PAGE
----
Once the characters arrive in France, however, our interest turns from their pasts to future events—namely, how they’ll fare in their new lives. Accordingly, the narration becomes much more communicative, showing how the ex-Tiger (who assumes the name Dheepan) secures refugee status for himself and his new family with the help of a sympathetic translator (Nathan Anthonypilai), and their arrival in Le Pré-Saint-Gervais, where Dheepan becomes caretaker of a neglected housing estate and the young woman, now called Yalini, finds work cooking and cleaning for a senile invalid (Faouzi Bensaïdi). Only the material involving the various drug gangs operating in the estate is handled obliquely so as to emphasize the impact of gang violence on Dheepan’s family. When representatives of the two factions start shooting it out in one of the buildings, it’s not explained why the situation turns sour, and the camera remains outside with Yalini and her new daughter, Illayaal (Claudine Vinasithamby).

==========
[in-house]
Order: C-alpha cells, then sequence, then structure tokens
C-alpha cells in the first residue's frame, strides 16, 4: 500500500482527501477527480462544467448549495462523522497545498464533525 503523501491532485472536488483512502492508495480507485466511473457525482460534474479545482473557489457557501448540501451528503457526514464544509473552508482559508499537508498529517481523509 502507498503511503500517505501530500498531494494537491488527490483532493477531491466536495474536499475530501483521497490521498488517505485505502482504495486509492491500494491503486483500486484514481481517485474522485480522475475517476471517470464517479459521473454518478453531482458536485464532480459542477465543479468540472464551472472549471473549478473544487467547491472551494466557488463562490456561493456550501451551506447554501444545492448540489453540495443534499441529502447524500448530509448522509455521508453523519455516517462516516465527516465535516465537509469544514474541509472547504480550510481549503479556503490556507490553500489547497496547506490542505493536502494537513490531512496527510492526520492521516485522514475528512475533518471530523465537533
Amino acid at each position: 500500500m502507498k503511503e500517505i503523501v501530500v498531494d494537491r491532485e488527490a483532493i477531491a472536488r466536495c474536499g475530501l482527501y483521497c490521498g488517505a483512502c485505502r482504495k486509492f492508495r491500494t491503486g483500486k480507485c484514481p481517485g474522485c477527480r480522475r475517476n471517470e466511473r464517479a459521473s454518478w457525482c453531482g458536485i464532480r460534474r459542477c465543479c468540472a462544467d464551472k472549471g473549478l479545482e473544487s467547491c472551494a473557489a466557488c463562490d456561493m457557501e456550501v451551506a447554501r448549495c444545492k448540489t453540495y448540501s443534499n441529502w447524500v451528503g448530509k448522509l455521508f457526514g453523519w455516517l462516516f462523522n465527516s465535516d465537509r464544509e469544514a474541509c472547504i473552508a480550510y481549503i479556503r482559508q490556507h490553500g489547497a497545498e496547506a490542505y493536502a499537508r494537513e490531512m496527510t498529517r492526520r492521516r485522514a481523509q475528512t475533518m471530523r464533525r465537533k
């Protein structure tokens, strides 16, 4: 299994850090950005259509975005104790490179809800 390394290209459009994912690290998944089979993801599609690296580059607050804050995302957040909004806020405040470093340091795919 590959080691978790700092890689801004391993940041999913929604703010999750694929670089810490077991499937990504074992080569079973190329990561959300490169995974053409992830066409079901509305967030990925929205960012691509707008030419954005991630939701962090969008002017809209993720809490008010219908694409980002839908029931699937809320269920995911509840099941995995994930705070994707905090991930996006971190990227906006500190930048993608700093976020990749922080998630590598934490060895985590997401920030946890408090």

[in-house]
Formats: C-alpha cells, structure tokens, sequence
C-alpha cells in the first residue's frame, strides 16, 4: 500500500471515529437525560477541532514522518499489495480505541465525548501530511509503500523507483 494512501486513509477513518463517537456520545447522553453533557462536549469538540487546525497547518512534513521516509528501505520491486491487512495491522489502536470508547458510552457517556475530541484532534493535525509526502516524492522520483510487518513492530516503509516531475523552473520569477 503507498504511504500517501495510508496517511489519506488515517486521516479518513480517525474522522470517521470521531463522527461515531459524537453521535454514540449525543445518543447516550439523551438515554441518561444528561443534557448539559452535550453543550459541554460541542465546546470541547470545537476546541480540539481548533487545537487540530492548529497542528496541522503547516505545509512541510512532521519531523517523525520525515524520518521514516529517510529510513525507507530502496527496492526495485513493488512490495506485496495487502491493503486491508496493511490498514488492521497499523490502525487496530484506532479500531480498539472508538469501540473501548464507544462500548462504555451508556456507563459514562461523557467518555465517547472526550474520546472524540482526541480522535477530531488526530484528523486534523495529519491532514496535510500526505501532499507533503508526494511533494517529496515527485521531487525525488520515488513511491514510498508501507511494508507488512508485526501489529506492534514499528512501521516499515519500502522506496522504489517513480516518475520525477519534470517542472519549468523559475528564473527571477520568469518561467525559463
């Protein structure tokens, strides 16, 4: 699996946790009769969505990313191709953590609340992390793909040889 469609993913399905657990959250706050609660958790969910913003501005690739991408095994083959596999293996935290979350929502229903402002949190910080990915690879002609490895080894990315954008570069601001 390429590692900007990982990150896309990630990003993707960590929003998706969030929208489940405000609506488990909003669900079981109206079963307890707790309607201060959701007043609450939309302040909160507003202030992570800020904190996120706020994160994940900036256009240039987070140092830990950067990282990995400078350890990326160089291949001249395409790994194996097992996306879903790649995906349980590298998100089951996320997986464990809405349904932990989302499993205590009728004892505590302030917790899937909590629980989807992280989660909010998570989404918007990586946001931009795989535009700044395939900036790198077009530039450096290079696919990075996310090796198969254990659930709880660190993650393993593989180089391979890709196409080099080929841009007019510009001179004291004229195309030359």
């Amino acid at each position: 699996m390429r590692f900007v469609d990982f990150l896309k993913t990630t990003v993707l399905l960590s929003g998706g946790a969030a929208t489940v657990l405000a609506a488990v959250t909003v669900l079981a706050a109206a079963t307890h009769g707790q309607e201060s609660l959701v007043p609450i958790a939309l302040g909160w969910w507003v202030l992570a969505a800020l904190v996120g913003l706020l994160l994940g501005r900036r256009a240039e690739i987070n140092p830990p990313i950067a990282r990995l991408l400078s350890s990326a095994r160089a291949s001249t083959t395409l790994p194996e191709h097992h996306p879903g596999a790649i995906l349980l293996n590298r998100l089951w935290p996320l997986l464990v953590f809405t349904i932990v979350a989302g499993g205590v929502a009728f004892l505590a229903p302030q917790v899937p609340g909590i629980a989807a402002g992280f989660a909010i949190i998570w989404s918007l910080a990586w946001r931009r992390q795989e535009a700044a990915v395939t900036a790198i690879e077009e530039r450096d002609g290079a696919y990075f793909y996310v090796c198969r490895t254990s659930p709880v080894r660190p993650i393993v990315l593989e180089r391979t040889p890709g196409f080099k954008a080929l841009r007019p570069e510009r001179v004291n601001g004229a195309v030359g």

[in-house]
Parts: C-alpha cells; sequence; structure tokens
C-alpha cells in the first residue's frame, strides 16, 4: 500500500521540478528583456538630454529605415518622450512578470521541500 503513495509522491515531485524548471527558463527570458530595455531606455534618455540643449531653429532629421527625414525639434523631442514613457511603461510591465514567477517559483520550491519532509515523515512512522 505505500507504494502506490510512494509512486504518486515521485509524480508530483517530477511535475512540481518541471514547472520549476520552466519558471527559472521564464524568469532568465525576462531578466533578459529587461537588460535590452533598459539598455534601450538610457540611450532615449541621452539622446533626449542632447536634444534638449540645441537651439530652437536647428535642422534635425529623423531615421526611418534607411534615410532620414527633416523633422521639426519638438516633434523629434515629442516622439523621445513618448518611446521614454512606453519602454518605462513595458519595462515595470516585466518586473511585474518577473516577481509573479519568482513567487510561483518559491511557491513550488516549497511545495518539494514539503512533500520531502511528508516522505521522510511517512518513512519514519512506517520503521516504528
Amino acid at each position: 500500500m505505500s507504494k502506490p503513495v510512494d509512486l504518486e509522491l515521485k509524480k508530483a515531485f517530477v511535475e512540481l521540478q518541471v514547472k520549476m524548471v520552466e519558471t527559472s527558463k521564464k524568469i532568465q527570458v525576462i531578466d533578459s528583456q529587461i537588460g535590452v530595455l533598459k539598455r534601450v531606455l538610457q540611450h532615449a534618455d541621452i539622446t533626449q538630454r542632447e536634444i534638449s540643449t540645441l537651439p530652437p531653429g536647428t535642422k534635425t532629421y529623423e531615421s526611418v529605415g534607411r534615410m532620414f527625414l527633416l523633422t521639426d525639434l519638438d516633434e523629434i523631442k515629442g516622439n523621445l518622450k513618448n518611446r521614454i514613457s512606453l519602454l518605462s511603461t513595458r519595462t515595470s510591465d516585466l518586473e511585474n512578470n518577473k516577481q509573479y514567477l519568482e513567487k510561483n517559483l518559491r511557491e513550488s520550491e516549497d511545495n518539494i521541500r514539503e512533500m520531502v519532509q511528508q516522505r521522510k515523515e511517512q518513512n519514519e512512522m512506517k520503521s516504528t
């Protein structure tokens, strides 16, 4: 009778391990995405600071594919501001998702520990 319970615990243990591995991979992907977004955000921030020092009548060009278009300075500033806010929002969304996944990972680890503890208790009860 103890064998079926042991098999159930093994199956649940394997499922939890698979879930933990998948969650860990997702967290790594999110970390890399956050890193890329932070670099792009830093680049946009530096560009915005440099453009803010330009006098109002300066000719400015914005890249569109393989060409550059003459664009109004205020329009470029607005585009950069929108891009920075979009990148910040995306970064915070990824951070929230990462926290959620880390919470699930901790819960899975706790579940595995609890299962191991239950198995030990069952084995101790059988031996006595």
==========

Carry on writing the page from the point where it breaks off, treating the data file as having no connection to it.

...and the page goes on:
As the characters goals are somewhat vague for much of the movie, the plot tends to proceed in fits and starts, lacking the sure-footedness of Audiard’s Un prophète (2009). At one point, Dheepan visits a deranged former colonel in the Tigers, who beats Dheepan viciously when he tries to tell him the war’s over and then disappears from the film entirely. And while Yalini is evidently attracted to the invalid’s grandson, Brahim (Vincent Rottiers)—a recently paroled gang member who likes her curry—they never get beyond making small talk. In one sequence, a low-level drug dealer explains to Dheepan the advantages of hiring people from outside the community to do his job, leading one to assume Dheepan will start selling drugs to buy a thaali for Yalini. Instead, he literally draws a line through the estate’s courtyard and forbids the gang members to cross it.